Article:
12th August 1827 – the Death of William Blake | Dorian Cope presents On This Deity

william_blake1While I think the gnostic Blake thesis is overly simplistic, much appreciation for this tribute to Blake’s life on the anniversary of his death:

12th August 1827 – the Death of William Blake | Dorian Cope presents On This Deity.

 

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Blake’s The Four Zoas — A New Transcription

William_Blake_006I’m currently working on my own transcription of William Blake’s Vala or The Four Zoas. The Four Zoas is a long, complex mythological work by William Blake begun in the mid-1790s but never finished. Because Blake left this text unfinished, the manuscript pages that we currently have are left in a variety of stages of Blake’s composition and editing process. Some artwork is highly finished while some are bare, faint sketches. Some text is written in a careful calligraphic hand while other text seems carelessly written, and there is text written between lines, crossed out, written in margins, etc.

The file below will show you three different presentations of The Four Zoas:

1. David Erdman’s edition of The Four Zoas published in The Complete Poetry and Prose of William Blake and currently available on The Blake Digital Text Project. Erdman’s goal was to present Blake’s final version of this text to the extent that Blake  had revised it. That means he didn’t include any text that was crossed out.

2. G.E. Bentley Jr.’s transcription for the 1963 Oxford University Press edition of VALA or The Four Zoas. Bentley provided a full transcription, including crossed-out text, and indicated revision stage and text position using carets and footnotes.

3. My own transcription. Text that you see written in very faint letters on the photograph of the page is present in my text, but I represent it using a variety of shades of gray, so you probably won’t be able to see it  unless you download my .pdf from Scribd (that’s what you’re seeing below) and view it in a .pdf reader.

4. A photograph of the original page.

The Tyger Heads of William Blake

The following table organizes details of the heads of the tyger featured at the bottom of Blake’s poem “The Tyger” in the different copies available at The William Blake Archive. There are thirteen images in all available at The William Blake Archive, which is a around half of all known copies of the Songs of Innocence and of Experience and none of the individual copies of the Songs of Experience. The William Blake Archive is an open-access, well-organized, and professionally presented repository of Blake’s visual works. The editors and their staff work very hard to provide as much material as possible and are adding to the archive regularly. You can learn more about The William Blake Archive by visiting its “About” page.

The images below are arranged chronologically by category. The taxonomy, alas, is my own. Since “Psychedelic” refers to color, all images under this column are found in other columns. Copy AA appears under both “Bashful” and “Happy,” because the expression is a bit enigmatic to me, while I was tempted to put Copy L, currently under “Sad,” in its own category, “Tired.”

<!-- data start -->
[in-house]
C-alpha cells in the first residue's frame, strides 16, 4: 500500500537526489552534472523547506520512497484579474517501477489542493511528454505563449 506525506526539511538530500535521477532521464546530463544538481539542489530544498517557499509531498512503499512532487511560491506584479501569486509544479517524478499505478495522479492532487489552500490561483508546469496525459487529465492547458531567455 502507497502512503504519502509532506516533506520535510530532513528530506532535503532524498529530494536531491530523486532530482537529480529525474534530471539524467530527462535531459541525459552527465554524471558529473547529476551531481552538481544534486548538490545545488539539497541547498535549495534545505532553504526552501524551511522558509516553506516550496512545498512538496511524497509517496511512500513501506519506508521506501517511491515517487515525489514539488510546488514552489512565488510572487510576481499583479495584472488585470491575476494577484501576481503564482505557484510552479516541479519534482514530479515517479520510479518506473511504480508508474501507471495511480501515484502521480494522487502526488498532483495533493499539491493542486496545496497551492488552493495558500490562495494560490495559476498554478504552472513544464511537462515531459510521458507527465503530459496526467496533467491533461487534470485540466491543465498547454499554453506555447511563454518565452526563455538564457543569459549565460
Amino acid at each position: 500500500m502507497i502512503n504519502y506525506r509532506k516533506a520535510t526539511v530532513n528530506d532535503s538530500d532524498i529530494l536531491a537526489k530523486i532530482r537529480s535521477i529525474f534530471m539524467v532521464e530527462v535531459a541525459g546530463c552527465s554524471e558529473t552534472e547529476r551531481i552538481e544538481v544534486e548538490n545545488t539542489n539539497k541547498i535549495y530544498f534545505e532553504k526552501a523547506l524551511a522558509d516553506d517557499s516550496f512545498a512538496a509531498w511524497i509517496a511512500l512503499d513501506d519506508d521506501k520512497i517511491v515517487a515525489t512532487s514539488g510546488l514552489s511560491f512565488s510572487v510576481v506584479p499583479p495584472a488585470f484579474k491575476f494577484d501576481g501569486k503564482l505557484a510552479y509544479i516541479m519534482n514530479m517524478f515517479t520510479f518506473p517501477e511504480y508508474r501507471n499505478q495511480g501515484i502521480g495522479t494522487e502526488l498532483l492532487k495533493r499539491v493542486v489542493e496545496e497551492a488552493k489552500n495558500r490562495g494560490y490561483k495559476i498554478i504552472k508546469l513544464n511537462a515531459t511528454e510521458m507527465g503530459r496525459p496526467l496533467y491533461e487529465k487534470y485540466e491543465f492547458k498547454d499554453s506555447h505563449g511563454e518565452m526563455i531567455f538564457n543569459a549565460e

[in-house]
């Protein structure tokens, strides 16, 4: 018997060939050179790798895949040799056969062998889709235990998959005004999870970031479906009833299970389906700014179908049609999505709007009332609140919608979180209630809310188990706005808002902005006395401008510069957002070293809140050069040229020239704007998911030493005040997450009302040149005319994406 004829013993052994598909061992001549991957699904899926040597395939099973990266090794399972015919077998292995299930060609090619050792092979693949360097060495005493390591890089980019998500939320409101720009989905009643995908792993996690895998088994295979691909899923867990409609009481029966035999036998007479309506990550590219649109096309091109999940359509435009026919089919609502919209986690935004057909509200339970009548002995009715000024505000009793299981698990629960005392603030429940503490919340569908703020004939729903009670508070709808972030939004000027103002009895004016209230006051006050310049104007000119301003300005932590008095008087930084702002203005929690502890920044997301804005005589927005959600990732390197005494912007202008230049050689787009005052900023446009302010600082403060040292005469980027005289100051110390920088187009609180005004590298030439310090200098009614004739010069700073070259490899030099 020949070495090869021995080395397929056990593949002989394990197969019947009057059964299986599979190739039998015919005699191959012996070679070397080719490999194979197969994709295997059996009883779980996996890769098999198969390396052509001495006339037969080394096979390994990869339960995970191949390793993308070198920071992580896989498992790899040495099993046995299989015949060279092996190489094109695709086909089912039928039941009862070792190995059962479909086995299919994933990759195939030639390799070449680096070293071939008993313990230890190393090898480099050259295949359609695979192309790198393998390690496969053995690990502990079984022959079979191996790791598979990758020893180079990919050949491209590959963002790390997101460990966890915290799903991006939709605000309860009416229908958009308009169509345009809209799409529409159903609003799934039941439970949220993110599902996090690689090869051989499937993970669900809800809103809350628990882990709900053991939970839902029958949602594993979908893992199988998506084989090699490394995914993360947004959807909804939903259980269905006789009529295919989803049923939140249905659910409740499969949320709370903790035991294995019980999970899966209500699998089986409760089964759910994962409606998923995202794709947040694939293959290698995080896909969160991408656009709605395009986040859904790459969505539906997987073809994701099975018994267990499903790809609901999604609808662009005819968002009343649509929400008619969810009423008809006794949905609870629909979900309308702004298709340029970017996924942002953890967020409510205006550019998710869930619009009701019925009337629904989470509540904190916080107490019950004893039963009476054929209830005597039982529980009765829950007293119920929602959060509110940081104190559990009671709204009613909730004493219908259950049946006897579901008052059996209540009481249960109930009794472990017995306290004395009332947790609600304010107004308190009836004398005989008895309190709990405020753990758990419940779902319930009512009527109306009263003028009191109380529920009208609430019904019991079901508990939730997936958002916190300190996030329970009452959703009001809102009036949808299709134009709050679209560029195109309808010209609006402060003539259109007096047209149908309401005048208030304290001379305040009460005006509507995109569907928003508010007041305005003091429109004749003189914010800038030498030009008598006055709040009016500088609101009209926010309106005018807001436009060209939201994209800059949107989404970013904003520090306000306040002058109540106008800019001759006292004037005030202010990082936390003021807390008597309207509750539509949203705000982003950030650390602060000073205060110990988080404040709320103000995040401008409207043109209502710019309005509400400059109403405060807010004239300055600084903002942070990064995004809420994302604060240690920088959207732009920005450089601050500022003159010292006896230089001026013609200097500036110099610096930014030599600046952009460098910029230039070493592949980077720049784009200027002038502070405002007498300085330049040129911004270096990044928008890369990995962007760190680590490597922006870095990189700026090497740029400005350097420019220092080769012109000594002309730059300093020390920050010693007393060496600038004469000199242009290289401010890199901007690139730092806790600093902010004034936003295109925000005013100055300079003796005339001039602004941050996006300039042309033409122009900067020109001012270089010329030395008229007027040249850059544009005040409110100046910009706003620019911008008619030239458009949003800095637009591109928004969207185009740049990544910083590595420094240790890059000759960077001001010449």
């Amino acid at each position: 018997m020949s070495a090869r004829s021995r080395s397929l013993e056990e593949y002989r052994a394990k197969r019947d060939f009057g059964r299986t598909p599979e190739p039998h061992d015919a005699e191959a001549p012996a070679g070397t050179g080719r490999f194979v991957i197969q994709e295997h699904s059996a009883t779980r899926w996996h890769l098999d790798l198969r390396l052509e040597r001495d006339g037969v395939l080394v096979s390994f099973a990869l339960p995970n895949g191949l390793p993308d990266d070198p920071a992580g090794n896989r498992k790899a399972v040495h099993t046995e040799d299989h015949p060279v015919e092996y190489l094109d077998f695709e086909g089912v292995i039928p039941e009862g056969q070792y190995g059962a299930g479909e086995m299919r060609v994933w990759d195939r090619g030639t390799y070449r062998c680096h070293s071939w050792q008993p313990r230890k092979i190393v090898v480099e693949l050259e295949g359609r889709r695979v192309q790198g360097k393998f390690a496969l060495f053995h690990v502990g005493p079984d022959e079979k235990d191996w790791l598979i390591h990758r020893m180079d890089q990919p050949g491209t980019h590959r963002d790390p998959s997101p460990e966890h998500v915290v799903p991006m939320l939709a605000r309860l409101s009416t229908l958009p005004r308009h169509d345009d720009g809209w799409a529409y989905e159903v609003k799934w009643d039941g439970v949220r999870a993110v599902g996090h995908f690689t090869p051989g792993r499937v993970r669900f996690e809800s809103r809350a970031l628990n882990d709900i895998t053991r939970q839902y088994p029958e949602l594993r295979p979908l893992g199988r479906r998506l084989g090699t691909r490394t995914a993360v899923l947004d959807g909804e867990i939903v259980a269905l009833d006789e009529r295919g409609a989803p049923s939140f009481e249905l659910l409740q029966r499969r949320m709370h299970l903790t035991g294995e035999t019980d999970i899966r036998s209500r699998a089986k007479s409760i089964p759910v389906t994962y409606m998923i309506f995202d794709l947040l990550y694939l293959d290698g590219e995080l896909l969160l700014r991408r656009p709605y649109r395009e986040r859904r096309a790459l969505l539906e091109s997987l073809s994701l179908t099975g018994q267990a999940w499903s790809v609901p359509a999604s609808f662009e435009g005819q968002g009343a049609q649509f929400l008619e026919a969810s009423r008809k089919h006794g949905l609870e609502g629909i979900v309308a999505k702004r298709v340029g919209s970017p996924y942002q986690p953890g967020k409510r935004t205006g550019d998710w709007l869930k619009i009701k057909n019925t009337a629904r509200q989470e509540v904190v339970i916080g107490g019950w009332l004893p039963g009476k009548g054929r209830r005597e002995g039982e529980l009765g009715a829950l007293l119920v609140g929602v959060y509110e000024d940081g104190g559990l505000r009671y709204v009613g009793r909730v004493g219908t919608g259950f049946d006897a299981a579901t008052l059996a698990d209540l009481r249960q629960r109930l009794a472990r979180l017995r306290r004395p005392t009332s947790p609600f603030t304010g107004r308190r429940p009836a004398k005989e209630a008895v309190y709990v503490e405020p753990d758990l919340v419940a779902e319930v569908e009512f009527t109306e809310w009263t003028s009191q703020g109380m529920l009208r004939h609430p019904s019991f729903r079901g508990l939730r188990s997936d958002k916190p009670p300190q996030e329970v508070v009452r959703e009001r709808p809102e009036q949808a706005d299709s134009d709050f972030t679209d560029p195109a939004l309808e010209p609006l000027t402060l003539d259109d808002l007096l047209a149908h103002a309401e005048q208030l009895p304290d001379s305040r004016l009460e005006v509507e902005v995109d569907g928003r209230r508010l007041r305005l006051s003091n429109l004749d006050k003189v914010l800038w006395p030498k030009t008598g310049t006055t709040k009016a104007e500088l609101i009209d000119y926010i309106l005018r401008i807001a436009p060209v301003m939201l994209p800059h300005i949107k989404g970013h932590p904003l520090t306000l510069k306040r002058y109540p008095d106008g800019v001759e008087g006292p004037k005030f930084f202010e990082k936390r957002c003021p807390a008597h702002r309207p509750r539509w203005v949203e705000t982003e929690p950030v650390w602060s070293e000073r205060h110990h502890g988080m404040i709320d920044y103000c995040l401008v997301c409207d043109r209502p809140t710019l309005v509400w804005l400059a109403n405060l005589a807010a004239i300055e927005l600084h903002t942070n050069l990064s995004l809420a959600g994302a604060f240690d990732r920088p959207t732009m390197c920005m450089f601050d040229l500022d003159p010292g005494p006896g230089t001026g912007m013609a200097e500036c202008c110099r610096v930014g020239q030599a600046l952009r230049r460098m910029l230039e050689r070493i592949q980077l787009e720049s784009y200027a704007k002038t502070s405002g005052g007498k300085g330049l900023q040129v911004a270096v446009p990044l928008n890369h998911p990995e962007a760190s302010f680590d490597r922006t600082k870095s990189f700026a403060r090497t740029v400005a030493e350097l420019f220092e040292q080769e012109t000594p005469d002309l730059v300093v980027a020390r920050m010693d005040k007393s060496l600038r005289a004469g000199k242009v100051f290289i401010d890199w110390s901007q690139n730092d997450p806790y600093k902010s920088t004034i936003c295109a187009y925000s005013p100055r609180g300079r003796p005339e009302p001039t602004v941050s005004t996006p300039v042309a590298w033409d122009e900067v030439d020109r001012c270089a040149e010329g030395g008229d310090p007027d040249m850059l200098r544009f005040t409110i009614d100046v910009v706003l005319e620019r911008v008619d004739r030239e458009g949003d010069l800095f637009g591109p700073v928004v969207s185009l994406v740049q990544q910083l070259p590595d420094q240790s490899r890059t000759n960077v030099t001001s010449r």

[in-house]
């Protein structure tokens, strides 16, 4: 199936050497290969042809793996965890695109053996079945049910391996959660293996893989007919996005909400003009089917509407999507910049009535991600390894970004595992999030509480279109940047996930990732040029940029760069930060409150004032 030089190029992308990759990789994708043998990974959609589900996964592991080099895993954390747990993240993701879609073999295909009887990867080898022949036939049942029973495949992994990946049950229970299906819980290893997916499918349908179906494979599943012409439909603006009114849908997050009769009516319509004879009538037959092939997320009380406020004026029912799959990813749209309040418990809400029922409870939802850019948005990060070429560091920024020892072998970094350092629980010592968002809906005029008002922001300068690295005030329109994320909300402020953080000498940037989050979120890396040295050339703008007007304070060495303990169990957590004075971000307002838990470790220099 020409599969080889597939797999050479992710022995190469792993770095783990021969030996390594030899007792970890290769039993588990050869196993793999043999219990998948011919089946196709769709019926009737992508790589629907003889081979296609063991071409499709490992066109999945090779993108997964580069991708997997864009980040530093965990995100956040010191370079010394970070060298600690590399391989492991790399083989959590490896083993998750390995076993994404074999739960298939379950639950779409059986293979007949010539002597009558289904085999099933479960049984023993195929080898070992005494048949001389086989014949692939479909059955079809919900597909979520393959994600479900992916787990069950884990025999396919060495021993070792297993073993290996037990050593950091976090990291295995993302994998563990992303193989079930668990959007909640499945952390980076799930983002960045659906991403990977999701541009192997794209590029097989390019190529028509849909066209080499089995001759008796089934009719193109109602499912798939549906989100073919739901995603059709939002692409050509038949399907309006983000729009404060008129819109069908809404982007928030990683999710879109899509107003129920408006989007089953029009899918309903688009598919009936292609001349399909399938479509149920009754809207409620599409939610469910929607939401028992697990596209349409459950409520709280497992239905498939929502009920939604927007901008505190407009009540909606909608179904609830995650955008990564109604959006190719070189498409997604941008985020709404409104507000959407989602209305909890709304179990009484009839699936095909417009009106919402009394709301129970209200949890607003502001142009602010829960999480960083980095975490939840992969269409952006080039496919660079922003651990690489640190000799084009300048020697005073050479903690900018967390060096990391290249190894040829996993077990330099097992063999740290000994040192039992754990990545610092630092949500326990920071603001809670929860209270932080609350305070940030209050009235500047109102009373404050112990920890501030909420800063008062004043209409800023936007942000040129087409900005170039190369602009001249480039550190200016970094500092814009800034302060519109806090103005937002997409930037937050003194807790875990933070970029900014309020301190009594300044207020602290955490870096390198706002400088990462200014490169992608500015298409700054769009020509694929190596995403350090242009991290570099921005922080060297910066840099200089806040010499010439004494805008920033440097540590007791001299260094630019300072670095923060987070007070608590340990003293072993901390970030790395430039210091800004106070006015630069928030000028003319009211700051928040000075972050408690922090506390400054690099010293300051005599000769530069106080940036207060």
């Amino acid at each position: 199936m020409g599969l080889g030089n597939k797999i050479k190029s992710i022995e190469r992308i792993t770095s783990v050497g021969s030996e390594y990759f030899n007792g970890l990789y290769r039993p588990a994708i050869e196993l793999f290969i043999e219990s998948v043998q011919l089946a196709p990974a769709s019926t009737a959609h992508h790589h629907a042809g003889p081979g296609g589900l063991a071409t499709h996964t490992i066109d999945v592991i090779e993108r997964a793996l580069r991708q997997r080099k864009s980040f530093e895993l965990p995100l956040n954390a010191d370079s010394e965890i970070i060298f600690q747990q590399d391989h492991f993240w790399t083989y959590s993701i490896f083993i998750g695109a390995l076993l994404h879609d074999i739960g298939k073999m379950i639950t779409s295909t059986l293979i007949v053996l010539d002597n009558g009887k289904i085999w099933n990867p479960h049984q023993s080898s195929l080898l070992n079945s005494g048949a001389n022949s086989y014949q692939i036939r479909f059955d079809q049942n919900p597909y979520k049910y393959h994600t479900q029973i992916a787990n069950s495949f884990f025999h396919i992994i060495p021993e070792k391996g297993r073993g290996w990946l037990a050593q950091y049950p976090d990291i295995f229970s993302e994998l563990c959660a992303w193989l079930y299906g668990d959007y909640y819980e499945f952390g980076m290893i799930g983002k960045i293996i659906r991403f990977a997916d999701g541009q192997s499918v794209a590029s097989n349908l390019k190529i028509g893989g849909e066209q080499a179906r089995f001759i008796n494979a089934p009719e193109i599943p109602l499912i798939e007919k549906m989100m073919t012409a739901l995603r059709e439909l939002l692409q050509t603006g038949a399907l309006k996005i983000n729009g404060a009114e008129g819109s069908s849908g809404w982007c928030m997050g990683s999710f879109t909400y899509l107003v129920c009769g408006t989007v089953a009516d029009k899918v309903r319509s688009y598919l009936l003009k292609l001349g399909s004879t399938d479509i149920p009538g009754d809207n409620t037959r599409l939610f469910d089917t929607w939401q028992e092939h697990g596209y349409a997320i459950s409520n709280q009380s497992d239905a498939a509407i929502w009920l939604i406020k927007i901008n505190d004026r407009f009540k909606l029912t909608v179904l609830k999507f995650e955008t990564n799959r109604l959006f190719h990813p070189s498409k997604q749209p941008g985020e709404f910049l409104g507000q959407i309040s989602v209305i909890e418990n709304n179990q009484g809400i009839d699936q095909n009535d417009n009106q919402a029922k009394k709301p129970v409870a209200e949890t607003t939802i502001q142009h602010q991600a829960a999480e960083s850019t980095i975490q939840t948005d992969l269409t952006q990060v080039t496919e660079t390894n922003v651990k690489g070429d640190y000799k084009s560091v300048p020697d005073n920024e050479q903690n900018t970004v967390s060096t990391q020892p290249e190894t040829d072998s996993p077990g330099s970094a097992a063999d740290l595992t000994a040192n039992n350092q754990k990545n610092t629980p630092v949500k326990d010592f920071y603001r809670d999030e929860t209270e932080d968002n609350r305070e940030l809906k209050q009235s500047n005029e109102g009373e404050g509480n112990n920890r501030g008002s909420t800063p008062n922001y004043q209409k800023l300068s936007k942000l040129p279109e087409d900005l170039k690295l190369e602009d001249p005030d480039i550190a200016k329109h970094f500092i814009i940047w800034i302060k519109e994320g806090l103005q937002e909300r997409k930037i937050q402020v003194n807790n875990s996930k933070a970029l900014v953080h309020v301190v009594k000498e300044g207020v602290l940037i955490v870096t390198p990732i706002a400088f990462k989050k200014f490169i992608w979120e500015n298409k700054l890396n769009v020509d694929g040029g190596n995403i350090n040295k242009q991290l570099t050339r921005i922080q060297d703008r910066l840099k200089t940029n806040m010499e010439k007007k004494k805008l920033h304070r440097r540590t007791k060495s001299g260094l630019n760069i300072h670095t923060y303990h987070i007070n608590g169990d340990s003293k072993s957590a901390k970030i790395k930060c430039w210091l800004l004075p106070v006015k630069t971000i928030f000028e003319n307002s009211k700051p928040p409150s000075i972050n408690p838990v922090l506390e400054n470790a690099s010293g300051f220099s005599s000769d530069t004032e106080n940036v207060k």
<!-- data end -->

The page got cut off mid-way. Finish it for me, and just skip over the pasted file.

The facial expression of Blake’s tyger has been a matter of some critical discussion over time. You might notice that the majority of the images below fall under the heading “Happy,” which seems inconsistent with the description of the tyger in the text of the poem “The Tyger.” My immediate impression is that Blake is deliberately using the drawing in these instances to provide an ironic visual counterpoint to the poem’s description of a fearsome tyger, but such a statement would diffuse the tension, power, and questioning of the poem almost completely — if the tyger (and by extension nature) isn’t that fearsome after all, then stanza five’s closing question, “Did he who made the lamb make thee?” is easily answered, and we are returned to the innocence of the child speaker in “The Lamb.” This reading is certainly possible, but it seems to thoroughly invalidate the force of “The Tyger” with a wry grin, a possibility I find difficult to fully accept at present. I’ve also wondered out loud about the possibility that Blake was following bad taxidermic models for some reason, but that’s only speculation.

To facilitate discussion, I thought it might be useful to provide side-by-side images of just the heads so organized. I may add summaries of this critical discussion to this post when I’m near my Blake books again. You can view all plates side by side at the Blake Archives’s comparison page for this poem.

Happy Imposing Psychedelic Sad Bashful

Copy B, 1794
Copy B, 1794

SIE-Copy-Z
Copy Z, 1826

Copy T, 1794

Copy T, 1794

Copy AA, 1826
Copy AA, 1826

Copy C, 1794
Copy C, 1794

SIE-Copy-F
Copy F, 1794

SIE-Copy-N
Copy N, 1795

Copy E, 1794

Copy A, 1795

Copy L, 1795
Copy L, 1795

Copy F, 1794

Copy A, 1795

Copy R, 1808

Copy V, 1821

Copy Y, 1825
Copy Y, 1825

Copy AA, 1826

William Blake’s Manuscripts: A Symposium

Blake's Manuscripts SymposiumThe schedule has now been set and registration is open for William Blake’s Manuscripts: A One-Day Symposium. This symposium will be held at the Huntington Library on June 7th, 2013, and the list of Blake luminaries speaking include (in alphabetical order) Luisa Calé, Mark Crosby, Morris Eaves, Alexander Gourlay, Steve Hindle, Rachel Lee, Joseph Viscomi, Angus Whitehead, and John Windle. Attendance costs $31.50 and includes lunch, introductory remarks, two plenary sessions, two panels, and closing remarks by Mark Crosby (lunch is optional: conference registration alone is $15.00 and free for students). I would encourage anyone interested in Blake and able to travel to San Marino, California in June to take advantage of this opportunity.